Effective leaders like yourself are more than bosses. You’re also figureheads who drive employee productivity and engagement. And we’re not just saying this to motivate or inspire you: We’re also saying this because your meetings should also be productive and engaging… but are they?
Surely, you’ve held meetings that have felt like total slogs, but we’re here to tell you that it really doesn’t need to be this way. Your management meetings are a great place to work toward making your meetings as informative as they are exciting.
Holding regular management meetings can help you establish and grow solid leadership in your company. In this article, you’ll learn more about the importance of these meetings and how to create a management meeting agenda for a productive meeting.
- Why are management meetings important?
- How does a management meeting differ from a normal meeting?
- How to structure management meeting agenda
- 9 items you need on the meeting agenda
Why are management meetings important?
Management meetings are a big deal. They bring your company’s leaders together to solve all kinds of problems, all with the ultimate goal of boosting your team’s performance. These meetings also foster communication and mutual understanding among everyone in leadership. This way, all your departments can function harmoniously and toward the same company goal.
Use a meeting management tool like Fellow to have collaborative, organized meeting agendas to get the most done in your allotted time.
How does a management meeting differ from a normal meeting?
There are a few key differences to know about the difference between a management meeting and other types of meetings:
- Audience. You can probably guess the most obvious distinction between management and normal meetings: who’s in the room. Managers, supervisors, team leads… they’re your listening ears at a management meeting. Your typical staff meeting, however, might include employees, contractors, and even interns. You’ll change the topics you need to cover based on your audience – managers might be privy to things other team members never need to hear.
- Experience. Managers inherently have more experience than other team members, and the conversations will likely change to reflect that. In a management meeting, you’ll discuss information that only the management level is privy to know, or you’ll task management with disseminating certain information with their team members.
- Agendas. Put a management meeting agenda next to a normal meeting agenda, and you might not even realize the two meetings happened within the same company! These two agenda types look super different. Management meetings center key company decisions to move the company forward, whereas other meetings may focus on team progress based on what your leadership has implemented. Management meetings don’t need the kind of daily ins and outs that regular team meetings will cover.
How to structure a management meeting agenda
People in upper management positions spend up to 50 percent of their workdays in meetings. Yes, that’s a lot, and you sure have to make the best of it!
You’ve heard the saying that time is money, right? Here’s another way to look at this phrase: Unproductive meetings can be costly. They take time away from other important work and responsibilities without achieving much. Well-organized discussions and decision-making processes solve this problem, and you can’t quite achieve either of these goals without an effective meeting management agenda. Here’s how to structure yours.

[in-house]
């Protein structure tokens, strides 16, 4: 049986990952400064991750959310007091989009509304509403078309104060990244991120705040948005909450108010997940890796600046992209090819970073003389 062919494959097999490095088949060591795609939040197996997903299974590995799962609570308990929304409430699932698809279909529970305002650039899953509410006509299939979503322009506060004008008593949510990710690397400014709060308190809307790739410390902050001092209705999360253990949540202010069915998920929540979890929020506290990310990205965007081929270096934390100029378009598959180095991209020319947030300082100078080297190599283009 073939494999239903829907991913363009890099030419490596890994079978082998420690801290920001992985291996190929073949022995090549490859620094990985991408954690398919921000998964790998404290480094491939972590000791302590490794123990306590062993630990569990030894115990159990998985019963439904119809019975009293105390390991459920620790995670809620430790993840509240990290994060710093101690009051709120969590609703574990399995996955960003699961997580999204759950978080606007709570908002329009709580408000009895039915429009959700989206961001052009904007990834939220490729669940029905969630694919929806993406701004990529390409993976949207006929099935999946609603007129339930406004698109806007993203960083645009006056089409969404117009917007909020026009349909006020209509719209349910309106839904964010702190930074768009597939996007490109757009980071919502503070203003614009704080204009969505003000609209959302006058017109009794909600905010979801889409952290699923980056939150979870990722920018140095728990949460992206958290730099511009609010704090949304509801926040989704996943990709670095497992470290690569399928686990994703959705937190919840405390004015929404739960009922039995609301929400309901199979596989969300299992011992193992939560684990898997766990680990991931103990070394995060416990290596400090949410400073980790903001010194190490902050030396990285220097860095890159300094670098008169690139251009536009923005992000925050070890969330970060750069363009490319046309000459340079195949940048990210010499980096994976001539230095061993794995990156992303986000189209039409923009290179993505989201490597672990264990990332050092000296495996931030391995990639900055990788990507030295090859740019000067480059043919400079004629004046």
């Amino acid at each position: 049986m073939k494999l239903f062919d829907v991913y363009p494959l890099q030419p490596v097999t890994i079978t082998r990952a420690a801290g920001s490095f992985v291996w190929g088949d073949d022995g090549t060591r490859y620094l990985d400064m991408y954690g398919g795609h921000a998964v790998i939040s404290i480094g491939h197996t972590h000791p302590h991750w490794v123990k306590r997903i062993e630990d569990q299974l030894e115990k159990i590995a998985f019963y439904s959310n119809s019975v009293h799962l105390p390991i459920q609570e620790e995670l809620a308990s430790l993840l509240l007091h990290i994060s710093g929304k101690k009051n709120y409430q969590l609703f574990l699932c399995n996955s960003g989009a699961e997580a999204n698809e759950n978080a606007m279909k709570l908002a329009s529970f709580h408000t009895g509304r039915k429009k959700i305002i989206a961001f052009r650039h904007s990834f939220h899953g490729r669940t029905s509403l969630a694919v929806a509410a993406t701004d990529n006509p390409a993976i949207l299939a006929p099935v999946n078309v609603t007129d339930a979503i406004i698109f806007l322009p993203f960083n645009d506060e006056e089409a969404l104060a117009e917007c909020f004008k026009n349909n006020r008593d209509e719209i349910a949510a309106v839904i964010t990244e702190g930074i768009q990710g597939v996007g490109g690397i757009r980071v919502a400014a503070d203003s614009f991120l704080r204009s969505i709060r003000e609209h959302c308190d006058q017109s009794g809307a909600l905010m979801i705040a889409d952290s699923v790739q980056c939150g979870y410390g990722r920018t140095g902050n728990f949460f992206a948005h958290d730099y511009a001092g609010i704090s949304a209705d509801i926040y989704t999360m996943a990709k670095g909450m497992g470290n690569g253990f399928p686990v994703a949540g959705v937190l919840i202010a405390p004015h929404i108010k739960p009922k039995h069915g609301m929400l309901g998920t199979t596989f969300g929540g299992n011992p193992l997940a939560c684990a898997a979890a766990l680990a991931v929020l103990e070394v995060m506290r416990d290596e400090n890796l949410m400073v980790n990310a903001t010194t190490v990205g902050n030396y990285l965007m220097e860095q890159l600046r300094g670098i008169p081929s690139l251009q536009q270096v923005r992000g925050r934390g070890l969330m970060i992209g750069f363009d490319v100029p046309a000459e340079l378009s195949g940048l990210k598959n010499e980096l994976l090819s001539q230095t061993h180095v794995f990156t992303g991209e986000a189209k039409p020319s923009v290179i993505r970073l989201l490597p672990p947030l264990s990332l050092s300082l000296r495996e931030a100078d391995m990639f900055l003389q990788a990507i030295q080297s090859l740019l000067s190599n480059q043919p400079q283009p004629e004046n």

- Identify your meeting’s goal
- Create specific objectives
- Organize reports
- Estimate the amount of time you’ll need
- Leave room for discussion
- End the meeting with a review
1 Identify your meeting’s goal
Without a clear goal for your meeting, your conversations could drift off into unintended directions. These side chats can cause confusion, waste time, and have your attendees leaving your meeting asking, “What was the point of that meeting? What do we need to do next?”
Before you plan your meeting, write a meeting purpose statement. This way, you have a clear meeting goal that tells your co-leaders what will be discussed. Your goal will also tell attendees how they can contribute in relevant, meaningful ways.
2 Create specific objectives
Meeting objectives tell your team what must be accomplished by the end of the meeting. Setting these objectives can help you assign action items to complete afterward. See how this is setting you up to have a productive meeting? Stay on top of your team’s goals by clearly recording, defining, and tracking the progress of your OKRs in Fellow’s Objectives tool. The best part? You can quickly review those objectives during your team meetings!
3 Organize reports
A management meeting is a great opportunity to check in with your fellow leaders. For example, you might ask the head of each department to give a brief report on their team’s performance and current challenges. In that case, you could create a block in your agenda for “reports,” but you could also take that a step further.
Try dedicating a section in your agenda to each team’s report. This way, your meeting will stay organized and on track since each person will know when they can speak and for how long.
4 Estimate the amount of time you’ll need
Your agenda needs a strong tether to time so you don’t rush through your points during your meeting or run long. You can put items of higher importance at the top of your agenda to ensure they’re covered. You can also add a time limit next to each meeting objective so you can allocate enough time for your team to complete them.
5 Leave room for discussion
It can be easy to fixate on watching the clock to give yourself just enough time to present your points. But if your leadership meeting is about explaining a new concept, making time for discussion should be a priority as you prepare for your meeting.
Making room in your agenda for others to raise any questions or concerns shows you value everyone’s opinions. It also ensures that your co-leaders thoroughly understand what they need to do after the meeting. This way, your whole team gets seamlessly put on the same page. And the best teams work from equal ground.
6 End the meeting with a review